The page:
"Health courts" and accountability for patient safety.

Department of Health Policy and Management, Harvard School of Public Health, Boston, MA 02115, USA.
Milbank Quarterly (Impact Factor: 5.06). 02/2006; 84(3):459-92. DOI: 10.1111/j.1468-0009.2006.00455.x
Source: PubMed

ABSTRACT Proposals that medical malpractice claims be removed from the tort system and processed in an alternative system, known as administrative compensation or "health courts," attract considerable policy interest during malpractice "crises," including the current one. This article describes current proposals for the design of a health court system and the system's advantages for improving patient safety. Among these advantages are the cultivation of a culture of transparency regarding medical errors and the creation of mechanisms to gather and analyze data on medical injuries. The article discusses the experiences of foreign countries with administrative compensation systems for medical injury, including their use of claims data for research on patient safety; choices regarding the compensation system's relationship to physician disciplinary processes; and the proposed system's possible limitations.

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    01/2015, Degree: PhD thesis, Supervisor: Dr Jeff Harrison and Dr Shane Scahill
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    ABSTRACT: For decades and in many countries, the issue of compensation for victims of medical injuries has led to lively debates. In 2002, a law set up a new model for compensation in France - based on the creation of a "no fault" compensation scheme and of an out-of-court settlement mechanism. This is one of the most recent models to have been adopted in European countries. This article analyses the choices made by the law and discusses the key figures of its ten years of implementation. We conducted (1) a study of debates regarding compensation for victims of medical injuries in France; (2) a comparative analysis of the different models of compensation which had already been adopted in different countries; (3) a study of primary sources provided by the bodies in charge of the French new out-of-court settlement mechanism; and (4) a statistical analysis of the exhaustive list of 18,258 claims filed between 2003 and 2009. The article highlights the context which led to the adoption of the 2002 law on the quality of care and patients' rights. It analyses, from a comparative standpoint, the specificities of the new compensation model set up by the law. It shows how the opportunities for victims of medical injuries to be compensated had improved in France. Finally, we discuss the limits of the new model and what the next step might be to improve access to compensation for victims of medical injuries.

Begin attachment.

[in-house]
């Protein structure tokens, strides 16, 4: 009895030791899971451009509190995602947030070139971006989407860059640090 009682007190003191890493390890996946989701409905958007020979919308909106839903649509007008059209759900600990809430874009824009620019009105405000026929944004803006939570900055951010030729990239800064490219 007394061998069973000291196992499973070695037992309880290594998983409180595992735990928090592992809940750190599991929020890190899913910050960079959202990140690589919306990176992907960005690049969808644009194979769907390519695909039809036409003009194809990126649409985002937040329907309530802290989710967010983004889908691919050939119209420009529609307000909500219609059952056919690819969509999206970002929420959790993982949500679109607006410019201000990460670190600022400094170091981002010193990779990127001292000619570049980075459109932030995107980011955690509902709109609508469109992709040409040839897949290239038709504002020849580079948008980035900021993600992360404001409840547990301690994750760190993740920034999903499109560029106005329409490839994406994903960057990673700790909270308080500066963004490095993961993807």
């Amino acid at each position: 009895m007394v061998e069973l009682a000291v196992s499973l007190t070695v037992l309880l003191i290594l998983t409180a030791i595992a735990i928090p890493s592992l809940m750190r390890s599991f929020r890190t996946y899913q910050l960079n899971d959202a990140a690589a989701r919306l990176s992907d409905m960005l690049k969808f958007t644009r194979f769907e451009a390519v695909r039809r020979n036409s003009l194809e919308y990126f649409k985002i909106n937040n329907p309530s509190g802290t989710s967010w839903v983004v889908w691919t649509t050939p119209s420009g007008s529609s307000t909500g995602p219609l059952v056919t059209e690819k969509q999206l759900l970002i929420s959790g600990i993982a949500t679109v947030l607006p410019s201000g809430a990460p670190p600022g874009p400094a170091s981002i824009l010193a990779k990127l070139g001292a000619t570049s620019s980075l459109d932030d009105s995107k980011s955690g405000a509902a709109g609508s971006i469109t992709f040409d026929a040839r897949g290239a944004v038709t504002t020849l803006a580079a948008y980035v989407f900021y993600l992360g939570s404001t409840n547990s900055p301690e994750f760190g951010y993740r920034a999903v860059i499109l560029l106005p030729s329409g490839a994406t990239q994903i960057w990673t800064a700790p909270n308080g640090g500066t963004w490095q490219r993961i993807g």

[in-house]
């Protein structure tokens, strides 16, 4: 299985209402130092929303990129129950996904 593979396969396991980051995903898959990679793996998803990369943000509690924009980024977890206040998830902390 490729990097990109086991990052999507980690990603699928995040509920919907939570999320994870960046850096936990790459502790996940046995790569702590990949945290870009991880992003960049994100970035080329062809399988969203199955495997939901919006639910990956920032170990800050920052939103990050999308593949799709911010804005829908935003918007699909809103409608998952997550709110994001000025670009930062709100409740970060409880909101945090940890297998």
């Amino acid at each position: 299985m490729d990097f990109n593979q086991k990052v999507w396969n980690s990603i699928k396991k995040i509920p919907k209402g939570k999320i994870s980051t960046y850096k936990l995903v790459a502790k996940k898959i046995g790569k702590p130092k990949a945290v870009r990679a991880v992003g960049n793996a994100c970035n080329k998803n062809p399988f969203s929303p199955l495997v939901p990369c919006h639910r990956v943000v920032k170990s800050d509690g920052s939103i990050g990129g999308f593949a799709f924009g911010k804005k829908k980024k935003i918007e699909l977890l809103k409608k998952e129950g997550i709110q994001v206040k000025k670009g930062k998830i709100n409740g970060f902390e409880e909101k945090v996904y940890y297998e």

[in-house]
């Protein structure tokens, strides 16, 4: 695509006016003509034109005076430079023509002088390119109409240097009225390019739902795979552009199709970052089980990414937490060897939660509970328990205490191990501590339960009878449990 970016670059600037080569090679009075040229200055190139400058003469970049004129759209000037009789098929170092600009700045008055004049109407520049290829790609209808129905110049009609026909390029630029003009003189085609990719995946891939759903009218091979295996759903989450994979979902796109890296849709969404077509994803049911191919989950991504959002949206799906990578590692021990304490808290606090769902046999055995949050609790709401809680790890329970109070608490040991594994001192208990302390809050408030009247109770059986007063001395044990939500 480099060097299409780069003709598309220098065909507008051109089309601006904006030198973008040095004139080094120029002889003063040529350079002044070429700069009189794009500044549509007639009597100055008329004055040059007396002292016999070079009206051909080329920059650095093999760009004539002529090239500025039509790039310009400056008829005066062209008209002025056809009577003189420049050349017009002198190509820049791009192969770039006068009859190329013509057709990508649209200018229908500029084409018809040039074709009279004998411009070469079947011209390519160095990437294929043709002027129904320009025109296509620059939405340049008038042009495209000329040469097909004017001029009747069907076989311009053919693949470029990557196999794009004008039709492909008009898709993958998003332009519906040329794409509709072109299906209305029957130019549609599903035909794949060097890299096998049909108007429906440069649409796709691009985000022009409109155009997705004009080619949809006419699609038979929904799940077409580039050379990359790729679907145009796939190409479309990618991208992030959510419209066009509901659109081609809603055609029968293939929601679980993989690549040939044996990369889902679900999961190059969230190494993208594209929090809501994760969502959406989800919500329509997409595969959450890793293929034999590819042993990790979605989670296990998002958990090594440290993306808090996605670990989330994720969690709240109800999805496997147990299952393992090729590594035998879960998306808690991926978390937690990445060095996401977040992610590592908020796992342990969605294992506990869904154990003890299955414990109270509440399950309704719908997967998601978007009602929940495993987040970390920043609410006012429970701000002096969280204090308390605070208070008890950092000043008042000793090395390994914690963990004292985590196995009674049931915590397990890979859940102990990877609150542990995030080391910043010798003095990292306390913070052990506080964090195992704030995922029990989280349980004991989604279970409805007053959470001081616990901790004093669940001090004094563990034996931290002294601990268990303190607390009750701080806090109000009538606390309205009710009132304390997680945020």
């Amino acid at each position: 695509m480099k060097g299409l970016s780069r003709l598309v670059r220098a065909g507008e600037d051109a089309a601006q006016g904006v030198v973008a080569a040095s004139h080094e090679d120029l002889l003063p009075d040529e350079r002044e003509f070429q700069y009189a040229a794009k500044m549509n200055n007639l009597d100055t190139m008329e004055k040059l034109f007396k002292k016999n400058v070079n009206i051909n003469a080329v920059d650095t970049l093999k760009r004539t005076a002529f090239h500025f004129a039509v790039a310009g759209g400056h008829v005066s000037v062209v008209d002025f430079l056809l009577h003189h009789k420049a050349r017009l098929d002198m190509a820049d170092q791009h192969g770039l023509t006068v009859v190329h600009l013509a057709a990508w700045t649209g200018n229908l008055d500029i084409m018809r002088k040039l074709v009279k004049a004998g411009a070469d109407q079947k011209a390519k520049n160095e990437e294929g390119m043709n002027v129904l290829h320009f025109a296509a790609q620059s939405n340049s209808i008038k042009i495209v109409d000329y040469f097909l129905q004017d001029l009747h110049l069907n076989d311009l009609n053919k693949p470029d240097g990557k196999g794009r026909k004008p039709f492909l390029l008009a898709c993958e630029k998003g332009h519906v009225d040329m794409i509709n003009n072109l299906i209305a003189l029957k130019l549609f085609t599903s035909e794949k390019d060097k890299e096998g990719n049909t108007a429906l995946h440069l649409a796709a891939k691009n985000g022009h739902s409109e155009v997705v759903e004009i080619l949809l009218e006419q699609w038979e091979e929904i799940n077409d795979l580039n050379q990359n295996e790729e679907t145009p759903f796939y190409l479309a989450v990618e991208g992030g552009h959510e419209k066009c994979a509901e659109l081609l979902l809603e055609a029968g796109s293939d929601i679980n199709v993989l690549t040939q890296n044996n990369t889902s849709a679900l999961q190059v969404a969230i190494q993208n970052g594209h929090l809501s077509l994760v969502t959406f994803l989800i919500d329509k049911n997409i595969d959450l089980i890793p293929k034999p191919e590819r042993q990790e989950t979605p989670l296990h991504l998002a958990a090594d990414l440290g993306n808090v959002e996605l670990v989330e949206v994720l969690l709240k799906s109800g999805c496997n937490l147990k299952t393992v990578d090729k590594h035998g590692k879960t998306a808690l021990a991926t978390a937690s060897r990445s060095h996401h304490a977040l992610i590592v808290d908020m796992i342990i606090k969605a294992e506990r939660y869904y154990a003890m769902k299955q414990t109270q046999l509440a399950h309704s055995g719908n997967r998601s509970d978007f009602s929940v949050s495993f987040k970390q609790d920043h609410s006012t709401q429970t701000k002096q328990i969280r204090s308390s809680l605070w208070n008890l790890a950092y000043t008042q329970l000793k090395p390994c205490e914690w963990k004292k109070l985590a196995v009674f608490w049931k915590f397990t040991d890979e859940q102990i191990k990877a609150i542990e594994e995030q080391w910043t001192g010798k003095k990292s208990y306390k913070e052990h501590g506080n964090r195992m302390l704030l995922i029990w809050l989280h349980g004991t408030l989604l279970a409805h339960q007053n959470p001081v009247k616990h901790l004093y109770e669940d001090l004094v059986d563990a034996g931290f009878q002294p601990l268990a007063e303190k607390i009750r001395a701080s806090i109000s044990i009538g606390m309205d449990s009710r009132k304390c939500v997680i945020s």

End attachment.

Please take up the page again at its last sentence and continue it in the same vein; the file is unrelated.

Health Policy 09/2013; · 1.73 Impact Factor
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    ABSTRACT: BACKGROUND:: The tort system is supposed to help improve the quality and safety of health care, but whether it actually does so is controversial. Most previous studies modeling the effect of negligence litigation on quality of care are ecologic. OBJECTIVE:: To assess whether the experience of being sued and incurring litigation costs affects the quality of care subsequently delivered in nursing homes. RESEARCH DESIGN, SUBJECTS, MEASURES:: We linked information on 6471 negligence claims brought against 1514 nursing homes between 1998 and 2010 to indicators of nursing home quality drawn from 2 US national datasets (Online Survey, Certification, and Reporting system; Minimum Data Set Quality Measure/Indicator Reports). At the facility level, we tested for associations between 9 quality measures and 3 variables indicating the nursing homes' litigation experience in the preceding 12-18 months (total indemnity payments; total indemnity payments plus administrative costs; ≥1 paid claims vs. none). The analyses adjusted for quality at baseline, case-mix, ownership, occupancy, year, and facility and state random effects. RESULTS:: Nearly all combinations of the 3 litigation exposure measures and 9 quality measures-27 models in all-showed an inverse relationship between litigation costs and quality. However, only a few of these associations were statistically significant, and the effect sizes were very small. For example, a doubling of indemnity payments was associated with a 1.1% increase in the number of deficiencies and a 2.2% increase in pressure ulcer rates. CONCLUSIONS:: Tort litigation does not increase the quality performance of nursing homes, and may decrease it slightly.
    Medical care 04/2013; · 2.94 Impact Factor


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